It chuckles to a birdcherry and drenches
the lacquered carriages, the shivering trees.
Fiddlers wade through the moon’s wake
to the theater. Line up, Citizens!

Puddles on cobblestones. Deep roses,
like throats welling with tears,
are sprayed with glistening diamonds.
Whips of joy splash eyelashes and clouds.

First the moon molds the lines,
trembling dresses and enraptured lips;
it molds an epic in plaster,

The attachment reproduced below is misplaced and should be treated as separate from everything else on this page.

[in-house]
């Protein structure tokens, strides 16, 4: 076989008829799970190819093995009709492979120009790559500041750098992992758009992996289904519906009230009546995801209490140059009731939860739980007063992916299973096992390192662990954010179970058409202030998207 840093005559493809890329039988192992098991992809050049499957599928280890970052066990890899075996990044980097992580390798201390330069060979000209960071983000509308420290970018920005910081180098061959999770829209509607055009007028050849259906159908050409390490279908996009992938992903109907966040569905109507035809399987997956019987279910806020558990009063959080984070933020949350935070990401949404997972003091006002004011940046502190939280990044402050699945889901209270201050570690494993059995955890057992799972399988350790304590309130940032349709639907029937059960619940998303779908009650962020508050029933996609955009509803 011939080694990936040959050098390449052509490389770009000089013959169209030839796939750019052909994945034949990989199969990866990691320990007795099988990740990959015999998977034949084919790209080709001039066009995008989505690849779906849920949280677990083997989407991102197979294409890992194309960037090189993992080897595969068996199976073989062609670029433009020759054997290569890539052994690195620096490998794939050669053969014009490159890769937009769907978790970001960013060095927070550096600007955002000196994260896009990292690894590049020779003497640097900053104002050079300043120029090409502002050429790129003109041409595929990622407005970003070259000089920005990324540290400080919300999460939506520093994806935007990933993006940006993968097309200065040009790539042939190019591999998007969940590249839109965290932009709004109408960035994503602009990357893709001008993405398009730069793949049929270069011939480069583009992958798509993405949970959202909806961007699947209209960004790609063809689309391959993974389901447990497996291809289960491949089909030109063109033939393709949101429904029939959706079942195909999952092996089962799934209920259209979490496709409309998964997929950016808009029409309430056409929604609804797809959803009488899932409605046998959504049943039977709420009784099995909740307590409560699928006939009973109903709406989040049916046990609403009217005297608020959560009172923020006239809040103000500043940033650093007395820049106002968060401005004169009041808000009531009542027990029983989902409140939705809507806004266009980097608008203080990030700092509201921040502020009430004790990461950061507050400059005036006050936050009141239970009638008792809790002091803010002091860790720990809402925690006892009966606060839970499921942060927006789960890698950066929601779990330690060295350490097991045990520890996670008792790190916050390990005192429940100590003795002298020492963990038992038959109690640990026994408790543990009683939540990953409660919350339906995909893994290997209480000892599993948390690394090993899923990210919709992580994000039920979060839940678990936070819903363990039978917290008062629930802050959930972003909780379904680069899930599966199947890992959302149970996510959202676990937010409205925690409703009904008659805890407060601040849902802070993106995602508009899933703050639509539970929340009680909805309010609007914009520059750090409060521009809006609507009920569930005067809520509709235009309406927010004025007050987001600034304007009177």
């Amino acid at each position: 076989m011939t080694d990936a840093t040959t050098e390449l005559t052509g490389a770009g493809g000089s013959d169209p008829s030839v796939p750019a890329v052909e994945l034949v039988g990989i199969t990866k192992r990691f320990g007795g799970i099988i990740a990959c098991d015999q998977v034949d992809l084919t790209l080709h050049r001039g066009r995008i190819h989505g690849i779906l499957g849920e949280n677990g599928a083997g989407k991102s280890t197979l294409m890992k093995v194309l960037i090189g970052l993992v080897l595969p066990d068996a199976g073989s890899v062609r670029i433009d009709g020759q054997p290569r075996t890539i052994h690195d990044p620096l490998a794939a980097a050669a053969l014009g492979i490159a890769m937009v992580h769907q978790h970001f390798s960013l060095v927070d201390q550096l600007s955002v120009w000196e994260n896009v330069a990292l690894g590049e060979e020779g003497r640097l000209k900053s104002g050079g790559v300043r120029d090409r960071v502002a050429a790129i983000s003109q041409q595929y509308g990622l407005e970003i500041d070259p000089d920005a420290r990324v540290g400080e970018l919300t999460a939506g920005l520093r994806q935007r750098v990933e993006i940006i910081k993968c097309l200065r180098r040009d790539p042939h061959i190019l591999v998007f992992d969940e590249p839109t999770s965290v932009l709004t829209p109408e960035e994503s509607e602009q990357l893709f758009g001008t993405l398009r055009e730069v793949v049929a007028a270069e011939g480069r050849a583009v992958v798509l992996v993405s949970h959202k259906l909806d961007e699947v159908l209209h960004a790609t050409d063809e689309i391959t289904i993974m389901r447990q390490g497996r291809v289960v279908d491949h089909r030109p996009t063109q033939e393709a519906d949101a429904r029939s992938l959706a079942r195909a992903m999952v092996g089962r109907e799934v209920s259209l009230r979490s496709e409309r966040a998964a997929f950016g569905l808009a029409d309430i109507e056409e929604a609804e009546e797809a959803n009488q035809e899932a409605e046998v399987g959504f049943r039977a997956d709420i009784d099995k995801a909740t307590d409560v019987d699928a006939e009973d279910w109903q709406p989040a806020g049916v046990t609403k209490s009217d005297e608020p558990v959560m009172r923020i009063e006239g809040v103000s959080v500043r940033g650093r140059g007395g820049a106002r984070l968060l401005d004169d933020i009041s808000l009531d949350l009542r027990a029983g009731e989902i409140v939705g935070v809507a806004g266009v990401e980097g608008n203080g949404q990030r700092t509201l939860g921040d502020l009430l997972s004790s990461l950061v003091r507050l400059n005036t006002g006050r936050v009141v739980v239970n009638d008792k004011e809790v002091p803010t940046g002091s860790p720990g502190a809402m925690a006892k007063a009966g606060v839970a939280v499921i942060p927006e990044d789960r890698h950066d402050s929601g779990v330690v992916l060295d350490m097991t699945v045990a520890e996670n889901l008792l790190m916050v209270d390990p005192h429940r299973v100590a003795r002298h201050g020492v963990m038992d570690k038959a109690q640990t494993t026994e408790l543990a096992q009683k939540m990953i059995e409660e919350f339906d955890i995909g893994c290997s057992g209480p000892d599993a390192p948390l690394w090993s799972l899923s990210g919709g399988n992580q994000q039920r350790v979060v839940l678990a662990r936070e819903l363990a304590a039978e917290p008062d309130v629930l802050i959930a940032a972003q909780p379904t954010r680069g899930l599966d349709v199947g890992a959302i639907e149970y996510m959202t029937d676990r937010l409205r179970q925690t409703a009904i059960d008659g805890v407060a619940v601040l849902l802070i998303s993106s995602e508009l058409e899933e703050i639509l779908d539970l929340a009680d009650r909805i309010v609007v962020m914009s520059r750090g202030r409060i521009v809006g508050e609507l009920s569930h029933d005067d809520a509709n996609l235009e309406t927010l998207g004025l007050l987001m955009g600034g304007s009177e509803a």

it molds a bust molded by no one.

In whose heart does the blood rush
toward glory pouring down drawn cheeks?
There the blood beats: the prime minister’s hands
strangle aortas and mouths.

It’s not the night, not rain, nor the chorus
erupting: “Kerensky, hooray!”
It’s a blinding exit to the Forum
from catacombs, that yesterday had no way out.

It’s not roses, not mouths, nor the roar
of multitudes thronging at the gates—
but the tide of Europe’s night
swelling with pride on our pavements.

This Issue

December 17, 1992